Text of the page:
Analyzing John Bunyans The Pilgrims Progress English Literature Essay

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John Bunyan (28 November 1628 - 31 August 1688) is considered to be one of the important figures of the 17th century England. The idea of Puritanism being one of the major tenets of the century was mostly practiced by different religious writers among whom Bunyan was a leading practitioner. He is known nowadays not only for being one of the major writers of the period, but also for being a strict preacher. Other than his masterpiece, The Pilgrim's Progress, published in 1678, only for which he is known nowadays and by which he was brought a never lasting fame, he wrote some other allegories and sermons throughout his life which the major ones are called The Life and Death of Mr. Badman, The Holy War and Grace Abounding the Chief of Sinners.

Bunyan's masterpiece The Pilgrim's Progress from This World to That which Is to Come in the Similitude of a Dream is considered to be one of the best allegories of the English literature. It was once considered that this book was the most widely read book in English language after the Bible.

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In reading John Bunyan's masterpiece, The Pilgrim's Progress, one comes to notice the easily floating process of its text when being read:

As I walked through the wilderness of his world, I lighted on a certain place where a Den was, and I laid me down in that place to sleep: and, as I slept, I dreamed a dream. I dreamed, and behold, I saw a man clothed with rags, standing in a certain place with his face from his own house, a book in his hand, and a great burden upon his back. (Bunyan 9)

One element which helps keep the reader alert and enthusiastic all the time encountering difficult situations and predicaments throughout The Pilgrim's Progress, parts I and II, is the story's narration. The way this religious allegory has grabbed the attention of many critics and the elites, not mentioning ordinary people for whom the book was written in the first place, is its specific narrative style making it outstanding as a work of literature. This simple but worthy style immediately brings to any sensitive and smart reader's mind, the simple but effective style of the Holy Bible. Some believe that book one stands for the Old Testament whereas the second book brings to mind the New Testament. This belief is of course due to the way their texts have been written and also due to the use of diction and syntax in them compared to the Bible in general. According to R. M Frye's essay "The Way of All Pilgrims"

Pilgrim's Progress consists of two parts, each complete in itself. The first recounts the full journey of the pilgrim…. Concerned as it is with the individual, this first part presents one facet of the Christian life, and does not deal primarily with the larger life of the Christian community. The second part of the allegory supplies the perspective of the Church, the body of Christians moving over the same ground the Christian had earlier covered…. By the device of two juxtaposed narratives, Bunyan provides a stereoscopic view of the Christian life….

The Pilgrim's Progress is about the idea of life being a journey through which people by either their good deeds or bad ones gain salvation or damnation. The story revolves around the life of a specific Christian character that feels a heavy burden on his back one day and realizing that it is the heavy burden of his sins, decides to leave his wife, children and hometown behind and to start a journey to the Celestial City, the ultimate destiny of all human beings, so that he can let go of his burden. Despite his family's begging and moaning and despite all the difficulties encountered on the way, he is decisive enough to ignore them all and start his journey. The story moves on as to reveal that throughout his journey, Christian meets different dilemmas and difficulties from which he overcomes all in the end.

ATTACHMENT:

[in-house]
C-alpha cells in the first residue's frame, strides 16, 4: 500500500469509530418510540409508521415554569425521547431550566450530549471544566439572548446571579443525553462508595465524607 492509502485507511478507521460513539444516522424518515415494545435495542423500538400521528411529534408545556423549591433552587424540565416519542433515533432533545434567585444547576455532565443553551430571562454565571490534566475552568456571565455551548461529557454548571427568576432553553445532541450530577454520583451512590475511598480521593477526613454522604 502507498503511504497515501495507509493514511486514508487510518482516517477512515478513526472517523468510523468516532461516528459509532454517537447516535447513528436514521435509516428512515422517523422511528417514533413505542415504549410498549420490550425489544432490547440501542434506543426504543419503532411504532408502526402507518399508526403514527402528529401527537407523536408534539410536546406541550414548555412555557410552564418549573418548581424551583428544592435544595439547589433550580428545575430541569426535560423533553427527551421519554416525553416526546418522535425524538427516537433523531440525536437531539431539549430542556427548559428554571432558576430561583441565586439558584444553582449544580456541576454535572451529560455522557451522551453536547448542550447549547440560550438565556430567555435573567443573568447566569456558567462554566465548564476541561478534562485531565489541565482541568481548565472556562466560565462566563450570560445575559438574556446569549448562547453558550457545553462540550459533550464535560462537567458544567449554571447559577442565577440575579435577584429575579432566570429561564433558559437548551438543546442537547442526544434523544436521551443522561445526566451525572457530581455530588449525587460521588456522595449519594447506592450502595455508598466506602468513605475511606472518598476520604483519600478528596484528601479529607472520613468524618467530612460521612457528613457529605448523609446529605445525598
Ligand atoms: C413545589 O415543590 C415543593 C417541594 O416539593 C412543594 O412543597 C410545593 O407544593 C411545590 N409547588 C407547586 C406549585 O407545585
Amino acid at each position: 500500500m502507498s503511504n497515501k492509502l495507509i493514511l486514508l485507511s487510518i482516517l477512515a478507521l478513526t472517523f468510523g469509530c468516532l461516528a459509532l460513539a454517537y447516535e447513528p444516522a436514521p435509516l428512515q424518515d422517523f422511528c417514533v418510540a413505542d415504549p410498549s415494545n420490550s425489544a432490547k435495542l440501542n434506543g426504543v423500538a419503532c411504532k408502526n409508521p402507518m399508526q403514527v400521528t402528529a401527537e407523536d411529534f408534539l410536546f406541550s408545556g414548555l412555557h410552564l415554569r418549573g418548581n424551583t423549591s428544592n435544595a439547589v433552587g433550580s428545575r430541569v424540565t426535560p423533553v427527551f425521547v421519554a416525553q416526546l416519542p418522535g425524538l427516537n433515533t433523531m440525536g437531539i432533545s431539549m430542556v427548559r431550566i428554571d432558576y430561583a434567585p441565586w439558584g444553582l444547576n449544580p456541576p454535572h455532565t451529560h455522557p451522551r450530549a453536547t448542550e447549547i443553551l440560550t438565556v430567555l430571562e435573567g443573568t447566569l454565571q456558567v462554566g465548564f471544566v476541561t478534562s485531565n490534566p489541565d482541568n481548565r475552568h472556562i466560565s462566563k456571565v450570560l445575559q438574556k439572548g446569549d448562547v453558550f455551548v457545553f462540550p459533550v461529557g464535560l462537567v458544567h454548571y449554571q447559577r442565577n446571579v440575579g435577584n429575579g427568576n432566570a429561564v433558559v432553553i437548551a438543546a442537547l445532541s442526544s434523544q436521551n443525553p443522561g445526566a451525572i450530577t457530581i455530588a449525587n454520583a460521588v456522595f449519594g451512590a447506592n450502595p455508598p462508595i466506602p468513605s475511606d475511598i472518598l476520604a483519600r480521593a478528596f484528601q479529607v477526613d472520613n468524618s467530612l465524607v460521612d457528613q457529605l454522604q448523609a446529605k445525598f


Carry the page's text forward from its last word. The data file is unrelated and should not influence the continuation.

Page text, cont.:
In the second book which was written six years after the first and published in 1684, Bunyan once again depicts this idea of life as a journey from the City of Destruction to the Celestial City. Of course this time it is the pilgrimage of Christian's wife Christiana and their four sons.

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There are some major narrative differences between the first book and its sequel as it came to be called. One of the differences is that in spite of the first book which was shown as a personal and a solitary pilgrimage, the second book leads a collective pilgrimage in which not only Christiana and her sons are involved but also some other characters, the most important of all being called Mercy, accompany them too. Due to being a collective pilgrimage and also because of the gender of the main pilgrim, a female, the narration and the style of this sequel has undergone some changes compared to that of the first book. The diction as well as the syntax other than the plot seems to be somehow less harsh and tough. They give less of a sense of awe and despair.

Since this masterpiece, due to the significance of its style, its narrative and the words which have been meticulously -rather than arbitrarily- chosen, lends itself to Narratology, this study aims at reading Bunyan's allegorical narrative, The Pilgrim's Progress, according to Gerard Genette's theories of a narrative work of fiction, in order to bring to light some hidden or unnoticed aspects of the masterpiece so that later generations would be able to look at the work in new perspectives and end in new understandings.

Narration or the act of telling or writing is one of the important issues of Narratology. According to Gerard Genette, one of the precursors of Narratology, in any work of fiction, there is "the events, their verbal representation and the act of telling or writing" (Rimmon Kenan 3). These are what Genette in his theories relates to as 'histoire', 'récit' and 'narration' (ibid 3). So in any literary work, the story or the plot is what specifically the work is about and is the events told in an ordinary, not twisted, chronological order. Text on the other hand is the written or the printed words seen on a page when reading a book. So the text is where we encounter either the ordinary way or the twisted form of a plot, and it should be mentioned that the text does not necessarily appear in a chronological order. This written text presupposes somebody in having it written down (implied author) and also somebody in having had it said (narrator). This act of producing is what Genette refers to as 'narration'.